Let's say you were devoid of scruples. You might keep a $100 bill if you found it on the street, but you wouldn't use someone else's card. It's too risky; you could go to jail. So this scenario would only put you at risk by the fantastically low probability that your e-mail is mistakenly sent to someone else and that person is a criminal. Probability: 1 in 10 million.
Someone could somehow see your e-mail as it is making
its way to its intended destination. Well, yes your e-mail might have to traverse
through various Internet backbones - companies like Advanced Network Services, UUNet
technologies, or MCI. Yup, those multi-billion-dollar companies would just love to get
their hands on your little credit card.
The argument is foolish on another level, because fishing your e-mail out of UUNet would be akin to reaching into a glass of water with your fingers and pulling out one molecule. Probability: 1 in a billion.
Your e-mail could reach the end of its trip and be
surreptitiously read by the Internet Service Provider that houses the Website you
responded to. Indeed, this is well within the capability of the ISP that hosts the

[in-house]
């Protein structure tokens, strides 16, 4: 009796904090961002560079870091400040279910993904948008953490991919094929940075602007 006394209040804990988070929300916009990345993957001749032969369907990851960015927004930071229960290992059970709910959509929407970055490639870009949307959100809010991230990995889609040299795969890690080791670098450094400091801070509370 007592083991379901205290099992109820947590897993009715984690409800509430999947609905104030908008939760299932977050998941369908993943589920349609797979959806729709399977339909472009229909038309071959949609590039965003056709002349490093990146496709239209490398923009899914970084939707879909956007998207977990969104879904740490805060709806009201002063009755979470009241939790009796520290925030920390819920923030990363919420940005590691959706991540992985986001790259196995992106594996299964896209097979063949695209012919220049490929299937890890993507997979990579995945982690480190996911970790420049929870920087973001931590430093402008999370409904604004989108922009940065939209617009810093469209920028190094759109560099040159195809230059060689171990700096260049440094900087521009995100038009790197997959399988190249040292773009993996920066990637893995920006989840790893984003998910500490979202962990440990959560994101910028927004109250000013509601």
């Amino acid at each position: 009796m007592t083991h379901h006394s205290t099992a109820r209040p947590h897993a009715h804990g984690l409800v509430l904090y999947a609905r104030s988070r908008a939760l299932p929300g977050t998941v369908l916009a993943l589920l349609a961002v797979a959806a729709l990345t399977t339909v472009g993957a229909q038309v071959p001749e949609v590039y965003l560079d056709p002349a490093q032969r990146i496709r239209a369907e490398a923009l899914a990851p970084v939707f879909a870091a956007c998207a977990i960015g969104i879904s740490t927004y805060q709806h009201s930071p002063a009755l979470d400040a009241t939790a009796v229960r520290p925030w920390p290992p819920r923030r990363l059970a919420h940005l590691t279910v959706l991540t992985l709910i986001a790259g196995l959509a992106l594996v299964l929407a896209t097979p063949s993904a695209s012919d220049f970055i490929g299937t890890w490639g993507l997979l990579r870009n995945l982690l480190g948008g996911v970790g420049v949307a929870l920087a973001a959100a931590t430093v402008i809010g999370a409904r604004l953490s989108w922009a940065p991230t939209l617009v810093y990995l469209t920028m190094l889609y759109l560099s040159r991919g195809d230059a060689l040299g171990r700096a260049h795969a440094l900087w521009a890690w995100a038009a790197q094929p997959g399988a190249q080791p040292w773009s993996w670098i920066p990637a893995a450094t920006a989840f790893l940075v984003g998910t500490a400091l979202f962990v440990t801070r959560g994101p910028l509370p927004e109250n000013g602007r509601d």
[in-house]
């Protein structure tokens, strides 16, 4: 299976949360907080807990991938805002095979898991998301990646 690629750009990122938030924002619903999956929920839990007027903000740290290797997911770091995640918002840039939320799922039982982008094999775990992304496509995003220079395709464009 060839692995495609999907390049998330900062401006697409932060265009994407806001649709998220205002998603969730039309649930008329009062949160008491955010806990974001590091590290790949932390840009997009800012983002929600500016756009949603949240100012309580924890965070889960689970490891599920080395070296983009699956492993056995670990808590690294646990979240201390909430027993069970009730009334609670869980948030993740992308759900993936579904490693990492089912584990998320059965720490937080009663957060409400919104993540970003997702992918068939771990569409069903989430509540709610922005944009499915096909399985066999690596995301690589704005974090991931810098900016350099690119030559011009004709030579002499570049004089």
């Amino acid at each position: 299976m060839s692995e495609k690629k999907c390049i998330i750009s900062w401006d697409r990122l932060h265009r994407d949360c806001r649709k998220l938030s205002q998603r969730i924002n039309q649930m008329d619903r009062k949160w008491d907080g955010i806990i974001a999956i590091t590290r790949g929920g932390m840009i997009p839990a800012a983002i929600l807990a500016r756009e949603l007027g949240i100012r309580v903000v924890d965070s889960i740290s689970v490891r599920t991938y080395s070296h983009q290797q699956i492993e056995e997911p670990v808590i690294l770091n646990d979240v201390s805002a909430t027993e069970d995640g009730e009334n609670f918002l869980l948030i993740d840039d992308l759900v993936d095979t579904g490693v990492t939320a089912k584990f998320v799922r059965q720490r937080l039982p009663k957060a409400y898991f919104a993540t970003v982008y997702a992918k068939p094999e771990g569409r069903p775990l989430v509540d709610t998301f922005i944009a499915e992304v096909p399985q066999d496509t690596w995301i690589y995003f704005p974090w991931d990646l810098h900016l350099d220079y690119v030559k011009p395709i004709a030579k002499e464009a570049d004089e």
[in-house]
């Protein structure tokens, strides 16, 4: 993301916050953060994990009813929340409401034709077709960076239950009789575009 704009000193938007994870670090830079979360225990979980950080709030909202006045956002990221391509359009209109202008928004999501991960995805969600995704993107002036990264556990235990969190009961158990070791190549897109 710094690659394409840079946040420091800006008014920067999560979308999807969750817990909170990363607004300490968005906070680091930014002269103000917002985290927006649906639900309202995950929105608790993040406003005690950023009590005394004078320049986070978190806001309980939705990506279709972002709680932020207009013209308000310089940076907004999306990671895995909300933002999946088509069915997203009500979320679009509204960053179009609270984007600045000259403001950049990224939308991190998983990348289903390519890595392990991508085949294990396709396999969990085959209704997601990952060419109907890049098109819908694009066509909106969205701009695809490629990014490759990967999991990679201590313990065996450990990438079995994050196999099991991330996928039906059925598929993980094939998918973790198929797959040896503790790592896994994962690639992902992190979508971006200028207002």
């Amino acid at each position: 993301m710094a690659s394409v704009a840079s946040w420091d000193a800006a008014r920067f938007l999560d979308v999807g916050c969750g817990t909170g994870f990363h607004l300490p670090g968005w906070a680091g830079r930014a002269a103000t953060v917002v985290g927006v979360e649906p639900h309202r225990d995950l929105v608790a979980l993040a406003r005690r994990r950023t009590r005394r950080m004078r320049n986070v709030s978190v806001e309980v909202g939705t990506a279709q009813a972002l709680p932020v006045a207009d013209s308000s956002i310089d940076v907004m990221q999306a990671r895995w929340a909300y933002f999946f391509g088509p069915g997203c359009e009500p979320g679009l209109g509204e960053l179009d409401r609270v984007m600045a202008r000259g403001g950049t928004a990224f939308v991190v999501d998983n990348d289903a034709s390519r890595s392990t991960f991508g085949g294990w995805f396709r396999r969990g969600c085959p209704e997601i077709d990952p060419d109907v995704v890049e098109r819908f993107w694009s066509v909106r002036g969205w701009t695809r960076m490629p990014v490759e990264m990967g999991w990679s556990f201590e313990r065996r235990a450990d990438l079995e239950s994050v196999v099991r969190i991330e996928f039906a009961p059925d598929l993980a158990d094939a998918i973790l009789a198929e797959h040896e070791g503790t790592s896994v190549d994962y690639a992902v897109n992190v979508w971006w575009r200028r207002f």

site, but if the proprietors of the ISP wanted to make illegal charges on a credit card,
why would they choose yours?
Most of their clients pay their monthly payments on a credit card. A crook at an ISP has plenty of opportunity to fudge a monthly charge, rather than risk a completely unauthorized charge on a credit card to which he has no legal access. Probability: Ridiculous to even consider.
Your e-mail could wind up in someone else's hands, by some method not explainable within the science of the Internet. That person could then start charging wildly on your card. Probability: 1 in infinity.
Let's return to Susan. She faxed her credit card
to our offices. She's lucky - it's a small office, and the fax machine is next to
our trusty office manager. But Susan didn't know that.